Friday, 12 January 2018

Talktalk

There are things I want to say, but I don't know if they will be to you
Alcoholiday - Teenage Fanclub

I'm sticking this up here as part of the "complete record" aspect of dialm.

I remember, 5½ years ago, spending a lot of time working out how to talk about myeloma. It is one of the reasons I started this blog. One choice I made was to write to groups of my friends, letting them know the situation. It isn't great subject matter for a letter, but the benefit - for me - of writing it once, rather than saying it endlessly, is huge.

I find myself in the same situation again now. I've just written to a group of my friends. I'm posting it here not so much for posterity, but in the vague awareness that someone else, in a similar position, may find it useful to see how I manage my own situation.

Talking about illness is tricky. I don't believe it is constructive to ignore it. Nor do I want to spend all day every day talking about it. I've learned lots, from other people, about the many different ways people handle it. Some better. Some worse. This is my way. You might find it informative. Or you might think I'm nuts. Either response is fine by me.
Dear friends

This is a bit of an odd letter. Odder for you to read than for me to write because it’s not new news to me.

Some of you know already that I have myeloma - a type of blood cancer. It causes anaemia, poor immunity and damages bones. I was diagnosed nearly six years ago, after I broke quite a few vertebrae in my back while out running. It can be treated, but can’t be cured. I had a lot of treatment six years ago and have been reasonably well since then, but it has been coming back slowly for a while, and I need to have more treatment this year.

I’m not sure how the treatment will affect me (the drugs are ones I haven’t taken before), but I’m assuming I won’t always be at my best! I wanted you all to know so that you understand if I look a bit worse than normal, and if I sometimes can't attend things when I should. (I’ll need to have a stem cell transplant at some point in the summer, which will be a lot more intense.)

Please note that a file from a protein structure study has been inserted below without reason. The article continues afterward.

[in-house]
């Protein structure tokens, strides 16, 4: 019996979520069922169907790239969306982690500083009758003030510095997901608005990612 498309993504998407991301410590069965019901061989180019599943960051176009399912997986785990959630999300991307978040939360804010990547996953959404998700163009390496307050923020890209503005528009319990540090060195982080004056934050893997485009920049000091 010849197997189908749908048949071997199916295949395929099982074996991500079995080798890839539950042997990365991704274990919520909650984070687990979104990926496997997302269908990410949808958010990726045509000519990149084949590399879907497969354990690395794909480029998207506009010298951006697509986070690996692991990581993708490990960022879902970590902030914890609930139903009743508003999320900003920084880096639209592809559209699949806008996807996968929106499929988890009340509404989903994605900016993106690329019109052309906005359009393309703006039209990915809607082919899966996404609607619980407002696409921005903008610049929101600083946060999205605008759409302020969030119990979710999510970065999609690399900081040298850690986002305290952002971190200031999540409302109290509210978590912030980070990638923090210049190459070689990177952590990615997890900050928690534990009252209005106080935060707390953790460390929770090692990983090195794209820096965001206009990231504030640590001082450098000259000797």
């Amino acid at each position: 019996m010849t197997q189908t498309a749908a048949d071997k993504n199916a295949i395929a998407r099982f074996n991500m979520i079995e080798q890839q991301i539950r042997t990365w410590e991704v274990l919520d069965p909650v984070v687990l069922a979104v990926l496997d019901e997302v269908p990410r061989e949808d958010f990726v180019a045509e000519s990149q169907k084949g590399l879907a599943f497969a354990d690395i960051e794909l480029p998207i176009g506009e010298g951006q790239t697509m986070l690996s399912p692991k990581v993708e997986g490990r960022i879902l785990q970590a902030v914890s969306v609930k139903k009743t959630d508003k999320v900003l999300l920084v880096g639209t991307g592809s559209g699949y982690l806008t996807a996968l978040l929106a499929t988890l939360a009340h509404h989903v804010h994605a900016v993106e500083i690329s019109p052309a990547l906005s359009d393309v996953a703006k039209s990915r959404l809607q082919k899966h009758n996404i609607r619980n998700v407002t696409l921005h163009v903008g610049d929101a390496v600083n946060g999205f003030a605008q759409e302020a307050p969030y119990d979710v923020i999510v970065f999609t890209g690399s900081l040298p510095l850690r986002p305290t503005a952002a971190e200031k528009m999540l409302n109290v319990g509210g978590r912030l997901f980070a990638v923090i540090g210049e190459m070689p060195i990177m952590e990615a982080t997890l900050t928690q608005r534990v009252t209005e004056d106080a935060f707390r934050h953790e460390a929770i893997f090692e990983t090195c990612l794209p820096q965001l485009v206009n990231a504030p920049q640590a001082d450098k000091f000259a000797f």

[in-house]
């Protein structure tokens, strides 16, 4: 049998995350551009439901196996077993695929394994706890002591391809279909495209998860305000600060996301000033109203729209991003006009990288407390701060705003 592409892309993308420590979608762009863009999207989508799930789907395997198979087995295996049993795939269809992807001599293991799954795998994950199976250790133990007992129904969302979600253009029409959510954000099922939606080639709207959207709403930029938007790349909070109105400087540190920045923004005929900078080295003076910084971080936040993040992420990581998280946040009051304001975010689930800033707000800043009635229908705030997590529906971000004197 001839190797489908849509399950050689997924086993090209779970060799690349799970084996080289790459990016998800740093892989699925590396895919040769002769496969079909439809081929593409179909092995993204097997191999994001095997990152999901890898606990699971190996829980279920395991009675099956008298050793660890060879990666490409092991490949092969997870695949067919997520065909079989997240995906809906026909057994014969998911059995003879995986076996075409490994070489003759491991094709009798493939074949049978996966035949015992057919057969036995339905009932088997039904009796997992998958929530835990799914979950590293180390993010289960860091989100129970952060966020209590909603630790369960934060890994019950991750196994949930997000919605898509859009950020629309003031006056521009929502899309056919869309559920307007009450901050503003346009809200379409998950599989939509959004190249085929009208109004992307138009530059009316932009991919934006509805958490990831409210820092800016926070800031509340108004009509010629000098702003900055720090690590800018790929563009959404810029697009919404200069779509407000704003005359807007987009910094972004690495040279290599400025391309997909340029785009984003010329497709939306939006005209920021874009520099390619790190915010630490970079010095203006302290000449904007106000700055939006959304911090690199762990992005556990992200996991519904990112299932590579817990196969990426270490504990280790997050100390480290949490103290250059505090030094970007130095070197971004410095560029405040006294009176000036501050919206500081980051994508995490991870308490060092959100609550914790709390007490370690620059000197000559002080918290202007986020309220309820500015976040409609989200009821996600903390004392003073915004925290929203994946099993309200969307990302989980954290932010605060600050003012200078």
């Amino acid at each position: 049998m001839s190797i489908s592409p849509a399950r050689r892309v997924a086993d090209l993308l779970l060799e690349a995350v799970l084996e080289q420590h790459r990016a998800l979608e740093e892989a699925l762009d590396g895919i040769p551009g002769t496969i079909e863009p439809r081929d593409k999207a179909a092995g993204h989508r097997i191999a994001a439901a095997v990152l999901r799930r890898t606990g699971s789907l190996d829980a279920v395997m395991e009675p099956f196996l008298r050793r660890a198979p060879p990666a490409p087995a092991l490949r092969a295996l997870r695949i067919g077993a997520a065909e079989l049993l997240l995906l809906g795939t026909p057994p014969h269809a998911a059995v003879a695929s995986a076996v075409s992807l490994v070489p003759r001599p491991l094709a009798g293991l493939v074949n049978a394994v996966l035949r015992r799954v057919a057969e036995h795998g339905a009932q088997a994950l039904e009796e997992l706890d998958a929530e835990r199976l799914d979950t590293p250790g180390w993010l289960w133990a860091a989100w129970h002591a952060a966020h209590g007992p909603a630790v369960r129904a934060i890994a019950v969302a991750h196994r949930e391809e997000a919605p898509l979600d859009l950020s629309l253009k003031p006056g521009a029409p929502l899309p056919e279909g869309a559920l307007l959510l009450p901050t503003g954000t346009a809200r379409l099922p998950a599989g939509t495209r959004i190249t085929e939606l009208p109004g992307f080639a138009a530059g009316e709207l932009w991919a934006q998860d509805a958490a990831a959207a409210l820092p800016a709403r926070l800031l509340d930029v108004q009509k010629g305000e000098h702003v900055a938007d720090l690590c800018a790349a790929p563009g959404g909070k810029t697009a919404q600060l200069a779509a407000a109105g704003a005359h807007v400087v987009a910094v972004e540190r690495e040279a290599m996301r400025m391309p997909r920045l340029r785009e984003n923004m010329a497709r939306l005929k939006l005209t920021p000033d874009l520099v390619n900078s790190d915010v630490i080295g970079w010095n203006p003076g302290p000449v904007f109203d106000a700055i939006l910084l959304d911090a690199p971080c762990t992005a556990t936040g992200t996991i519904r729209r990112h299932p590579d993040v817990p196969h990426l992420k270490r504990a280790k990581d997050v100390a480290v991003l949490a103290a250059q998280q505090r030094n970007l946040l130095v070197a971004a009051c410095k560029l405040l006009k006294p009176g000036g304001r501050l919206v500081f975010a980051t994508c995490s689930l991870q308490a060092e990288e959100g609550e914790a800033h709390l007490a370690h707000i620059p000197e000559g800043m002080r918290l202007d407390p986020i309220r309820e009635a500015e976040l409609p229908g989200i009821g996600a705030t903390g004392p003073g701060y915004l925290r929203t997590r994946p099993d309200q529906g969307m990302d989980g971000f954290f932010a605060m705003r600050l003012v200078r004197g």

I write a blog, which tells the story, for anyone who is interested, but also means people who want to know how I am can find out, without us all having to talk about it. This doesn’t mean it’s a taboo subject, but it’s not anyone’s preferred topic of conversation in the pub either. At least, not all the time.

The blog is at dialmformyeloma.blogspot.com

If you want to get notified of updates, you can either click the link on the blog and give it your email address, or you can follow me on twitter: @alexlondon.

I’ll see you all soon I hope. I’ll take all your good wishes as read, so don’t feel any obligation to reply to this letter, or even to mention it. In my experience, my myeloma gets more than its fair share of airtime anyway.

Alex

4 comments:

  1. You definitely aren't nuts, well no more than the rest of us. :)

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    1. As I’ve said before, Lorna, we can all have padded cells adjacent to each other, in the myeloma asylum. Love to you both.

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  2. Well done Alex, good to deal with things up front as you have done. My approach was just to avoid everyone as I was fed up talking about it and trying to explain things. Taking all the drugs is a mental strain in itself, and there was nothing worse or frustrating than someone saying had I not considered the latest 'cure' in the Daily Mail that may not work without massive dangerous side effects, and is 5-10 years away from practical use and is not available on the NHS. So I like the way you have approached it.

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    1. Such as the recent curcumin story, for example. Everyone’s got a suggestion. Everyone’s trying to help. It’s hard, because the intentions are good, even if the contribution is not. (The intentions of friends that is. The intentions of the Daily Hate are never good.)

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